TORONTO — John Tortorella’s time in Vancouver will be remembered more for trying to get into the Calgary Flames’ locker-room than what he got out of Canucks players. Mike Santorelli is the exception.
While the Tortorella experiment lasted just a year and represented a low point for this group of Canucks, Santorelli more than any other player benefited from the fiery coach’s trust and made the most of it.
"He definitely believed in me and gave me that chance," Santorelli said of Tortorella. "For me, it worked out real well. I think our styles kind of match. It was a good fit for myself. I definitely owe him a lot."
Santorelli owes Tortorella at least partial credit for revitalizing his career. A part-time NHL player with the Florida Panthers and Winnipeg Jets out of the lockout, the 28-year-old jump-started his game under Tortorella.
On a US$550,000, one-year contract, Santorelli was not expected to do too much for the Canucks. The Burnaby, B.C., native just happened to be a Tortorella kind of guy.
"He came into training camp and I think he was at the top of all the fitness testing," said David Booth, a teammate of Santorelli’s with the Canucks who also signed with the Leafs. "I think that started Mike off on the right foot. And the way he works in practice is everything John looked at and likes."
Santorelli wasn’t just the sandpaper Tortorella wanted. He also brought an offensive spark, especially early with four goals, including two in overtime, in his first seven games.
While making a big impact, Santorelli earned a bigger role.
"He’s a guy that came in and I didn’t know a lot about and right off the bat impressed me," Canucks defenceman Kevin Bieksa said. "He worked his way up from I don’t even think making our team before training camp to being our second-line centre and making guys around him better."
Tortorella and the Canucks seemed to be like oil and water. But things didn’t fall apart until Santorelli was injured.
Through the first 49 games, Santorelli was fourth on the Canucks in scoring with 28 points on 10 goals and 18 assists, trailing only Henrik and Daniel Sedin and Ryan Kesler. His right shoulder injury, a torn labrum that required surgery and ended his season, coincided with Vancouver’s descent down the standings.
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Vancouver’s first game without Santorelli was the night an enraged Tortorella tried to get to Flames coach Bob Hartley in the other locker-room, the incident that led to a 15-day suspension. Along with general manager Mike Gillis, Tortorella was fired at the completion of the Canucks’ first season out of the playoffs since 2008.
"Guys have different viewpoints on him," Booth said of Tortorella. "He was hard. He thought I was weird and I thought he was weird."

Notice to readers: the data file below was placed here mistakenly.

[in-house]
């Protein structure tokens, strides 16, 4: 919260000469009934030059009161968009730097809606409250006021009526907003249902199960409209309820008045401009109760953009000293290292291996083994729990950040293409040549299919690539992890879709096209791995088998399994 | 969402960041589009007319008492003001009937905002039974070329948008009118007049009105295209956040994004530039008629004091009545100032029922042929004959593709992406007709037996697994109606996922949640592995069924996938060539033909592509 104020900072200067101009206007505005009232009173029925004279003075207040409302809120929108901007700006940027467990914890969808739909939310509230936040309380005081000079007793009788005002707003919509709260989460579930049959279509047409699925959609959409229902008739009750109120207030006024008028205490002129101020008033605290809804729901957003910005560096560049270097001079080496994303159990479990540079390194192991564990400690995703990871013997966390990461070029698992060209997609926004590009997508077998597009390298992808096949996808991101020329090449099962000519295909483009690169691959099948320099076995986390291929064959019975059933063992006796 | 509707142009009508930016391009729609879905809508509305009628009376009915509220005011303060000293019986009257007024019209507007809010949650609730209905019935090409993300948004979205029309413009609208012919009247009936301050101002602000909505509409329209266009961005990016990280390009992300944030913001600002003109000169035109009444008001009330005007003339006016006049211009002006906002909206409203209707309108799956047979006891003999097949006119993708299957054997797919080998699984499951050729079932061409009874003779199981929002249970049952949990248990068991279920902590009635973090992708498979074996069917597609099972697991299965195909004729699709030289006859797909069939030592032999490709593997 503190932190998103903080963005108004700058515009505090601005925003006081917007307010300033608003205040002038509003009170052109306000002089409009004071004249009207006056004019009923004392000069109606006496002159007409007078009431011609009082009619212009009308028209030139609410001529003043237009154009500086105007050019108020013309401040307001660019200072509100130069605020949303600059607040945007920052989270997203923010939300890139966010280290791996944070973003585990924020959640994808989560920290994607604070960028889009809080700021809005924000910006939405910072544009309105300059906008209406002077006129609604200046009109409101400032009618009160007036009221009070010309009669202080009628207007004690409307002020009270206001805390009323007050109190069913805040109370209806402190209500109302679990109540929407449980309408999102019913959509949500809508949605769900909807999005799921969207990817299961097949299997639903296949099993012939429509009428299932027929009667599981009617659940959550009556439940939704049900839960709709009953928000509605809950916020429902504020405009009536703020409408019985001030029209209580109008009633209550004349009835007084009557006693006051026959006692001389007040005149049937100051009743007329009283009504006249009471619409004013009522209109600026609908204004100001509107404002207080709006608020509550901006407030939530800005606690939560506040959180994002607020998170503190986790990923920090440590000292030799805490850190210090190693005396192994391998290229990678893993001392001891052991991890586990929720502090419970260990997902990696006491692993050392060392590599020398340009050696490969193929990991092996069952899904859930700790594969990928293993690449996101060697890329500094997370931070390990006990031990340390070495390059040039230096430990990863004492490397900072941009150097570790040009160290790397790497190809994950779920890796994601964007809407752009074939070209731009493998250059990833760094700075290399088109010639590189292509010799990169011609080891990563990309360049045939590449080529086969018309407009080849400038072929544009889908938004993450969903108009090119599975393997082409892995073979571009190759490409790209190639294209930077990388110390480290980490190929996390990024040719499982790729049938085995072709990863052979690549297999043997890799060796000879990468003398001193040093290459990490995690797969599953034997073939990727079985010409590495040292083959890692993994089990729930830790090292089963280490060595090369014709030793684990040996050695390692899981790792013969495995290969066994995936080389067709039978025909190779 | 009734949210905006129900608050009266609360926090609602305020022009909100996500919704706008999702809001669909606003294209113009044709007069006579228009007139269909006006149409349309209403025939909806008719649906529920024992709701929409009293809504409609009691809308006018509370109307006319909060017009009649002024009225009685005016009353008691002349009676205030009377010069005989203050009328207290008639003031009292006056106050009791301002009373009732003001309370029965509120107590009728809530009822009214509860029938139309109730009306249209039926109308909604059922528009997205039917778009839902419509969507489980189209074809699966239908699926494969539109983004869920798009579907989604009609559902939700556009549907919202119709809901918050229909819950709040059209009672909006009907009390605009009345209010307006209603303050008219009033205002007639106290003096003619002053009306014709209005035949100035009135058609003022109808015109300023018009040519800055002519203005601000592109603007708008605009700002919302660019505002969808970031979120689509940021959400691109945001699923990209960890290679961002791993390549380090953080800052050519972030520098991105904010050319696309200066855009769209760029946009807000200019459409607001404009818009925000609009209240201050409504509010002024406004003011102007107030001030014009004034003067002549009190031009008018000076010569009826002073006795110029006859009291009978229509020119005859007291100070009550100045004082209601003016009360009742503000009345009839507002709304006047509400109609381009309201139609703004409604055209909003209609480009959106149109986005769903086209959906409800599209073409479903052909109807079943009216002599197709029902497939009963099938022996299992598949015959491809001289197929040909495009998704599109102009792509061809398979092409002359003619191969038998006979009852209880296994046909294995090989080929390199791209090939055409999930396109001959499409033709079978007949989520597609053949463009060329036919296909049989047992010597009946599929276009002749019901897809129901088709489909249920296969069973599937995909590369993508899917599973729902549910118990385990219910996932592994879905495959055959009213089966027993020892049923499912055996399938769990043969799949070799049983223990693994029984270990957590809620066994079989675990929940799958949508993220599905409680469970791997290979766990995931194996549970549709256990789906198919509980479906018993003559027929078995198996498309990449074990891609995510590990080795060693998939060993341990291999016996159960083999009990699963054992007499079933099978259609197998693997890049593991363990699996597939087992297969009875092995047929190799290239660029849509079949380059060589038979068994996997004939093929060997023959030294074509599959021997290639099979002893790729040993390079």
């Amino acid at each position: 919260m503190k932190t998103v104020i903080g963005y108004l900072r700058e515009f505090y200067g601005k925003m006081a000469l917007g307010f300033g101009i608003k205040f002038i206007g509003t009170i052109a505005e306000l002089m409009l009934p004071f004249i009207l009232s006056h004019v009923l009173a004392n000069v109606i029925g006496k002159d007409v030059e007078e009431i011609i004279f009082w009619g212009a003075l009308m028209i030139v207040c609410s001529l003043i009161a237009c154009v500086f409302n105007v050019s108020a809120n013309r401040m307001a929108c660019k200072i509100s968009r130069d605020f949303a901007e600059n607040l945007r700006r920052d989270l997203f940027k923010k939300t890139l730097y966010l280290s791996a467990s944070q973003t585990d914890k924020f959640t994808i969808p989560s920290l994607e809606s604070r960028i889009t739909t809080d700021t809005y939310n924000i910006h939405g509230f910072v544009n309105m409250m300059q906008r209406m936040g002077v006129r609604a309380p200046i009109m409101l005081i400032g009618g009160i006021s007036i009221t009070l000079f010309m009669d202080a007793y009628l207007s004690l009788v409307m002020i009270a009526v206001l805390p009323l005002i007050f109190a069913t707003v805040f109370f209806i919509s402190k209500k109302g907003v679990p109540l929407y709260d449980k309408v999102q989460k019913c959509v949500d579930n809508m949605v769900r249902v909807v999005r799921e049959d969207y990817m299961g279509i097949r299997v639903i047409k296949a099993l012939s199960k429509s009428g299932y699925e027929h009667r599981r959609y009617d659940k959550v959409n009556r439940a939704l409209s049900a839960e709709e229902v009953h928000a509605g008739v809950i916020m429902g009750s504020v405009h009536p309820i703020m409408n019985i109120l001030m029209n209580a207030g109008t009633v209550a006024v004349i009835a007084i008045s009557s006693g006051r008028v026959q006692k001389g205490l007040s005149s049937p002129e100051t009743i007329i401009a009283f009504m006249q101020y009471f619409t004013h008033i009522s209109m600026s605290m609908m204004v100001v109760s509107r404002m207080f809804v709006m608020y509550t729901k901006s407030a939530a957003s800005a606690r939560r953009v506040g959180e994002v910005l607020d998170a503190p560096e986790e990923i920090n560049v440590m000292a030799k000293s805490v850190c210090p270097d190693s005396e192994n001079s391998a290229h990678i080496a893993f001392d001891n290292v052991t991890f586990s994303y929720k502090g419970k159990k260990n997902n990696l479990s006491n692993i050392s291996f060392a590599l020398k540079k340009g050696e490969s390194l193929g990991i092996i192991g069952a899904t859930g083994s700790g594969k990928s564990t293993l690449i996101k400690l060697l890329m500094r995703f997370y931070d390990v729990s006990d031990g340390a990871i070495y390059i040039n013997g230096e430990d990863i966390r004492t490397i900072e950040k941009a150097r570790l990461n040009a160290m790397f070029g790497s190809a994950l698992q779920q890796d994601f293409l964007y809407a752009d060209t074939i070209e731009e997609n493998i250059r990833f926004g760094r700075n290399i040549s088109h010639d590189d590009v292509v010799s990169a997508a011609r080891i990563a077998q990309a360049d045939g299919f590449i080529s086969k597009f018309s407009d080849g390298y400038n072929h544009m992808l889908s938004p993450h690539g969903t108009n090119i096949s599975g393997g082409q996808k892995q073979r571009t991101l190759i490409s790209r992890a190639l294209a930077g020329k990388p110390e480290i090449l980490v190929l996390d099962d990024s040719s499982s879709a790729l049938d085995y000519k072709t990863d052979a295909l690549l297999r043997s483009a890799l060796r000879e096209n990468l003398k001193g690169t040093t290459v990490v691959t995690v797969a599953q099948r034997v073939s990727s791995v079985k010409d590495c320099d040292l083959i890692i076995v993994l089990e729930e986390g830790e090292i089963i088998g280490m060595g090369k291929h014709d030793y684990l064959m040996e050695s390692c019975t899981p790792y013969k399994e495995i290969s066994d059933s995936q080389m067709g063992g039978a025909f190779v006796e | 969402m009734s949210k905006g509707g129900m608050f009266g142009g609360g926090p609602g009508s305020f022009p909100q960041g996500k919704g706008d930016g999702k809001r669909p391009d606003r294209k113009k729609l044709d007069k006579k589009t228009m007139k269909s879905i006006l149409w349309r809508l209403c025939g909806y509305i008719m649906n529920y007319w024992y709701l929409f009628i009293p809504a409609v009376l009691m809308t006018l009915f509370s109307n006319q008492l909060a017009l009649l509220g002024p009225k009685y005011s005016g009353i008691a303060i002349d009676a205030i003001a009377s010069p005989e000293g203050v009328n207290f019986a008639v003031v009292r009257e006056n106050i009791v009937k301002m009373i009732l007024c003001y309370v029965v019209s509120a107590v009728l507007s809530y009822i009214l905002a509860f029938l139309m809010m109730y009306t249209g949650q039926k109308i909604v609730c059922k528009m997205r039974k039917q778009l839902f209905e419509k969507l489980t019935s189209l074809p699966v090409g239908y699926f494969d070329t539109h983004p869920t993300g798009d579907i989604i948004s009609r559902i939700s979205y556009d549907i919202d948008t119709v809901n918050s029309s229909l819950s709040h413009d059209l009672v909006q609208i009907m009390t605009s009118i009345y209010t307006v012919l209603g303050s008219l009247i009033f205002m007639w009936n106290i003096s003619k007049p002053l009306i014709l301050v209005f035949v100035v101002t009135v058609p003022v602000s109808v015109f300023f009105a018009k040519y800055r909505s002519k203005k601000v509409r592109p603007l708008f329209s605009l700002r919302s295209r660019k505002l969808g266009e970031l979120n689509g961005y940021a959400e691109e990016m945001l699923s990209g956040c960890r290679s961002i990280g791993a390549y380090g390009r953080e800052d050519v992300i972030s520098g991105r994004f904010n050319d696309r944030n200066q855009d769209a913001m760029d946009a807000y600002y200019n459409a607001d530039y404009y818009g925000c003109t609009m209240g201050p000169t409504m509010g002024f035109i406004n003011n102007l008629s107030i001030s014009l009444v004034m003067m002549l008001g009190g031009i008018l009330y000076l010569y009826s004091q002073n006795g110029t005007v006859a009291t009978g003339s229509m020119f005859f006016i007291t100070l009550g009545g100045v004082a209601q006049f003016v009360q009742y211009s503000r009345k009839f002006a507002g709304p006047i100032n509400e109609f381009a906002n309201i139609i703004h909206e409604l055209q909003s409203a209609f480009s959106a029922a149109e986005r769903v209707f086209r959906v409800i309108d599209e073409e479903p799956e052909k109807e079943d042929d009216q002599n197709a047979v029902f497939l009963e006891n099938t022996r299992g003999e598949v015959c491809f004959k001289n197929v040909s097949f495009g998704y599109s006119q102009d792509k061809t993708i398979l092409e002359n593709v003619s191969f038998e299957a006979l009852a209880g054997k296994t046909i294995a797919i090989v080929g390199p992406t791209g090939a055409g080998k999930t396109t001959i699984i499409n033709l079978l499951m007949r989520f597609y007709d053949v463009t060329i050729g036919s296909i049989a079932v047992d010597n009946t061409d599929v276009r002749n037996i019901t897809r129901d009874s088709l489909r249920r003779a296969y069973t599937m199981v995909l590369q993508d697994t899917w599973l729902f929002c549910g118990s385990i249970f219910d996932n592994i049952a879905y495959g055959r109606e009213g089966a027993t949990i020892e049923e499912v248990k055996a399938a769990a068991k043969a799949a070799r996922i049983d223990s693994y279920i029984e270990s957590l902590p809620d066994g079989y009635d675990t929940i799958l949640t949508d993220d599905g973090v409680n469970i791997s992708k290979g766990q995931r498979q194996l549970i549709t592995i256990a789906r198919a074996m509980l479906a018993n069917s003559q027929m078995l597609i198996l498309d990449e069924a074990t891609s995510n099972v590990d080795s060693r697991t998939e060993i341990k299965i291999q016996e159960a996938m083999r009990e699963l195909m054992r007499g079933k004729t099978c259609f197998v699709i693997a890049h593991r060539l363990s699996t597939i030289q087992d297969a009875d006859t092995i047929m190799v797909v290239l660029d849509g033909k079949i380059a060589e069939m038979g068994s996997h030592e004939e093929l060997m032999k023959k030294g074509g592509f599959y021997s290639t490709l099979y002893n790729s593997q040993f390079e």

But Tortorella liked Santorelli, and the feeling was mutual.
"For me I thought he was fair," Santorelli said. "When you made a mistake, he gave you the opportunity to explain why you did it, and he just corrected you."
Booth referred to Santorelli as "a coach’s favourite wherever he goes." Toronto’s Randy Carlyle appreciates what Santorelli brings, but that took time and an adjustment.
Carlyle said after reviewing training camp that Santorelli didn’t look like he was going to be all that dynamic of a player. Then the coaching staff moved him from centre to wing and watched as he put up 18 points in the season’s first 25 games.
"He’s much more comfortable and his work ethic is very noticeable on the wing," Carlyle said. "I think that has been enlightening to everybody that he’s a much more dynamic player when he plays the wing vs. centre."
On a $1.5-million, one-year deal, Santorelli came into camp with slightly higher expectations than he did in 2013 with the Canucks but was still among a host of forwards battling for bottom-six spots. He proved his value as an interchangeable part and has been in the lineup for every game so far.
Canucks captain Henrik Sedin praised Santorelli for his work ethic, especially in the summer.
"He puts a lot of hours in and he wants to prepare, and that pays off," Sedin said. "He’s so strong on the puck — he makes something out of nothing. You think the play is over, but he seems to find guys and hold onto the puck that extra second, which opens up a lot of things."
Santorelli isn’t at the forefront of the Leafs’ success through more than a quarter of the season, but he has been a nice role player in it.
Bieksa is hardly surprised by the continued improvement of the even-keeled Santorelli.
"He’s one of those guys you don’t really appreciate unless you’re with him day-in and day-out," Bieksa said. "He’s one of the most underrated players in the league."